Types and Sources of Capital. The capital to finance a business has two major forms: debt and equity. Creditor money (debt) comes from trade credit, loans made by financial institutions, leasing companies, and customers who have made prepayments on larger orders. Equity is money received by the company in exchange for some portion of ownership. Sources include the entrepreneur's own money; money from family and friends; monies generated by the business; and professional and non-professional investors.

   Debt capital, depending upon its sources (e.g., trade, bank, leasing company, mortgage company) comes into the business for short or intermediate periods. owner or equity capital remains in the company for the life of the business (unless replaced by other equity) and is repaid only when and if there is a surplus at liquidation of the business--after all creditors are repaid.

   Acquiring such funds depends entirely on the business's ability to repay with interest (debt) or appreciation (equity). Financial performance (reflected in the Financial Statements discussed in Section 2) and realistic, thorough management planning and control (shown by Pro Formas and Cash Flow Budgets, Section 3), are the determining factors in ,whether or not a business can attract the debt and equity funding it needs to operate and expand. Business capital can be further classified as equity capital, working capital, and growth capital.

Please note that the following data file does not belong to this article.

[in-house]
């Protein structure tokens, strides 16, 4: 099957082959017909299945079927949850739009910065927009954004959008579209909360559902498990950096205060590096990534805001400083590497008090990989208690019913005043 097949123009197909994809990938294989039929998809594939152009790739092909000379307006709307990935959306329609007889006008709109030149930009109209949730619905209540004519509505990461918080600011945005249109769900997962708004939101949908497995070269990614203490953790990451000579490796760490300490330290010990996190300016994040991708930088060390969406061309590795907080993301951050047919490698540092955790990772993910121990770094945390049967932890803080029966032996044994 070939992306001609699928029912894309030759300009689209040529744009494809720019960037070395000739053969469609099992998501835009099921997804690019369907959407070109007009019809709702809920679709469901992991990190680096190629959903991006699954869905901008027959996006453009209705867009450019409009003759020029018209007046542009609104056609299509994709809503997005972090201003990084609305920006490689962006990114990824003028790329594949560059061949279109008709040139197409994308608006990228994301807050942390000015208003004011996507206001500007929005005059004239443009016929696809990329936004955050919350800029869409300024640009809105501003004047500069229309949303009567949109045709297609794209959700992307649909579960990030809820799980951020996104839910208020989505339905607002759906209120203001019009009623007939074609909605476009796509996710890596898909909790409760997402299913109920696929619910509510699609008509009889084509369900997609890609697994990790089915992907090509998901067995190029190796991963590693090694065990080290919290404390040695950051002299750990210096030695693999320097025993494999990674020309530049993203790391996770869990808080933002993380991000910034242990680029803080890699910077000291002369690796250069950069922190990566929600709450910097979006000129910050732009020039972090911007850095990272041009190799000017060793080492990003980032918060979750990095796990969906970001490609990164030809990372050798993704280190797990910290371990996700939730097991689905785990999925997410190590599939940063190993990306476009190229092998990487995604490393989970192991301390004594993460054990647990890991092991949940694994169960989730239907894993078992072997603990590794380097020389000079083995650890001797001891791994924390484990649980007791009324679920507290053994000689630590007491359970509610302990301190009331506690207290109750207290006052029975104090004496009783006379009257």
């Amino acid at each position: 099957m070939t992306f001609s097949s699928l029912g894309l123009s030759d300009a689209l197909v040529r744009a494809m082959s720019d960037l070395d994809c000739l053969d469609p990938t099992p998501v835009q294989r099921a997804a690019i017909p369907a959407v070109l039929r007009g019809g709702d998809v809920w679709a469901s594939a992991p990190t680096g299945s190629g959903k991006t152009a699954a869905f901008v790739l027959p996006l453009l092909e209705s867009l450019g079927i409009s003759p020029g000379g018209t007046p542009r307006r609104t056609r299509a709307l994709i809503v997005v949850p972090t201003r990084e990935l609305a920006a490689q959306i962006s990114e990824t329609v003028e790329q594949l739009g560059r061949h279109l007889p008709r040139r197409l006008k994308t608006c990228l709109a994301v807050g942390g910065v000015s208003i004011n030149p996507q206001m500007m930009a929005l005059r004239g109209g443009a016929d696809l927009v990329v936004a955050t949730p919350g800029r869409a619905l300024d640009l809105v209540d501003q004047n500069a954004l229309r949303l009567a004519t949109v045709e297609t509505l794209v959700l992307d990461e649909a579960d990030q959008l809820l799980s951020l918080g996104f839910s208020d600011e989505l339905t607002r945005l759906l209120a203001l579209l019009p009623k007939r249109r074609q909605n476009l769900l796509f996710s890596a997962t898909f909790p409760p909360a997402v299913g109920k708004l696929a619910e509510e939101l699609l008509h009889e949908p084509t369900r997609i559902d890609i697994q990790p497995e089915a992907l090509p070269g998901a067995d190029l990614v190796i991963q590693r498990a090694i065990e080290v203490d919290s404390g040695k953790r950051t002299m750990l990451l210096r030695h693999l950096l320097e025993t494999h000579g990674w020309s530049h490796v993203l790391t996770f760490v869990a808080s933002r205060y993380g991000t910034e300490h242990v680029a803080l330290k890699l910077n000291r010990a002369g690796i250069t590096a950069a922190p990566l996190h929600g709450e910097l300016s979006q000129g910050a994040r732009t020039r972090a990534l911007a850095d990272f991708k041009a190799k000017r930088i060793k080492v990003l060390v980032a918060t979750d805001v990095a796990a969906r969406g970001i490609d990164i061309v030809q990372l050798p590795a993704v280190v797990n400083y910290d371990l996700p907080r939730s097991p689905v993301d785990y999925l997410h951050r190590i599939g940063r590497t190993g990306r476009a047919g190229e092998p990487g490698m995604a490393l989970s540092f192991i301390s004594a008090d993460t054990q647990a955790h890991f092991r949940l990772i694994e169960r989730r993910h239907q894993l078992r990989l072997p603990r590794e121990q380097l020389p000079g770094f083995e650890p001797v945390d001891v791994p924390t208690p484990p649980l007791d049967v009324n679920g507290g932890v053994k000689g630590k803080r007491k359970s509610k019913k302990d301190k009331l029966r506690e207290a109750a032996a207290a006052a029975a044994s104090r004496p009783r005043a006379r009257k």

Equity capital is the cornerstone of the financial structure of any company. Equity is technically the part of the Balance Sheet reflecting the ownership of the company. It represents the total value of the business, all other financing being debt that must be repaid. Usually, you cannot use equity capital--at least not during the early stages of business growth.

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Section 8.0
Capital Decision Techniques 8-1